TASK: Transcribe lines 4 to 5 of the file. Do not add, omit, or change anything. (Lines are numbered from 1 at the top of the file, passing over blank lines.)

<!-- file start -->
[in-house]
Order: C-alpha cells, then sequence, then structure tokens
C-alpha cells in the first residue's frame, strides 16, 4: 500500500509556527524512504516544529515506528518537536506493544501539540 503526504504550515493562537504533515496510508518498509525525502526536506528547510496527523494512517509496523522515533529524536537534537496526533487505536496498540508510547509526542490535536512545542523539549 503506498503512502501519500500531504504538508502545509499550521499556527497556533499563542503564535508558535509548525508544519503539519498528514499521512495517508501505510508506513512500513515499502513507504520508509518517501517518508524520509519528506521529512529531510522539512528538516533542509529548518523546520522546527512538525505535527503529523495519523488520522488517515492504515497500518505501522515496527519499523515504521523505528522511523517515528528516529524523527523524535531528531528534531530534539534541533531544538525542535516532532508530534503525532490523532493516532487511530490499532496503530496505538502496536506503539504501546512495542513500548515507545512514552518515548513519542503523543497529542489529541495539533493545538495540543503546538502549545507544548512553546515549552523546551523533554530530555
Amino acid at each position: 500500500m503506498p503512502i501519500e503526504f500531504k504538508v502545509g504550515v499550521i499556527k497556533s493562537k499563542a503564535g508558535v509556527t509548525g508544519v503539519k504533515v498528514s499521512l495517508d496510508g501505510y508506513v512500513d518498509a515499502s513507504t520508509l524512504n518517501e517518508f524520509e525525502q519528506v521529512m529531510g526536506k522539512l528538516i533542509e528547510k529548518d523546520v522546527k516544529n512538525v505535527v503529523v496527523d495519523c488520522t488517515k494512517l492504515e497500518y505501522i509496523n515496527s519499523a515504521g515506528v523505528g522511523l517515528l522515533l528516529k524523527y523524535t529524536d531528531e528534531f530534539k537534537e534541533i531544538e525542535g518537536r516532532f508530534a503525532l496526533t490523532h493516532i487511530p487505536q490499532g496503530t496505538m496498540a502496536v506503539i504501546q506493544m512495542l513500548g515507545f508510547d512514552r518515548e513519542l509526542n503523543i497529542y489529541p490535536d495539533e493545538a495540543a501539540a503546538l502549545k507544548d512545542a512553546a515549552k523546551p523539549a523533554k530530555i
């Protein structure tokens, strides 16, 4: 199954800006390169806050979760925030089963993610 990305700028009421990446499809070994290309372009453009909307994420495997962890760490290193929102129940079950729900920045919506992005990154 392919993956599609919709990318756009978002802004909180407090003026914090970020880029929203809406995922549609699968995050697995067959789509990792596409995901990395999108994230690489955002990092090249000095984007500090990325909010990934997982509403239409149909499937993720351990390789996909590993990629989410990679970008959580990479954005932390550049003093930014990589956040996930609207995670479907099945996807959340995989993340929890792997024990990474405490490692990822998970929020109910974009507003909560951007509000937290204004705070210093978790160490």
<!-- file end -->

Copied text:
Amino acid at each position: 500500500m503506498p503512502i501519500e503526504f500531504k504538508v502545509g504550515v499550521i499556527k497556533s493562537k499563542a503564535g508558535v509556527t509548525g508544519v503539519k504533515v498528514s499521512l495517508d496510508g501505510y508506513v512500513d518498509a515499502s513507504t520508509l524512504n518517501e517518508f524520509e525525502q519528506v521529512m529531510g526536506k522539512l528538516i533542509e528547510k529548518d523546520v522546527k516544529n512538525v505535527v503529523v496527523d495519523c488520522t488517515k494512517l492504515e497500518y505501522i509496523n515496527s519499523a515504521g515506528v523505528g522511523l517515528l522515533l528516529k524523527y523524535t529524536d531528531e528534531f530534539k537534537e534541533i531544538e525542535g518537536r516532532f508530534a503525532l496526533t490523532h493516532i487511530p487505536q490499532g496503530t496505538m496498540a502496536v506503539i504501546q506493544m512495542l513500548g515507545f508510547d512514552r518515548e513519542l509526542n503523543i497529542y489529541p490535536d495539533e493545538a495540543a501539540a503546538l502549545k507544548d512545542a512553546a515549552k523546551p523539549a523533554k530530555i
């Protein structure tokens, strides 16, 4: 199954800006390169806050979760925030089963993610 990305700028009421990446499809070994290309372009453009909307994420495997962890760490290193929102129940079950729900920045919506992005990154 392919993956599609919709990318756009978002802004909180407090003026914090970020880029929203809406995922549609699968995050697995067959789509990792596409995901990395999108994230690489955002990092090249000095984007500090990325909010990934997982509403239409149909499937993720351990390789996909590993990629989410990679970008959580990479954005932390550049003093930014990589956040996930609207995670479907099945996807959340995989993340929890792997024990990474405490490692990822998970929020109910974009507003909560951007509000937290204004705070210093978790160490």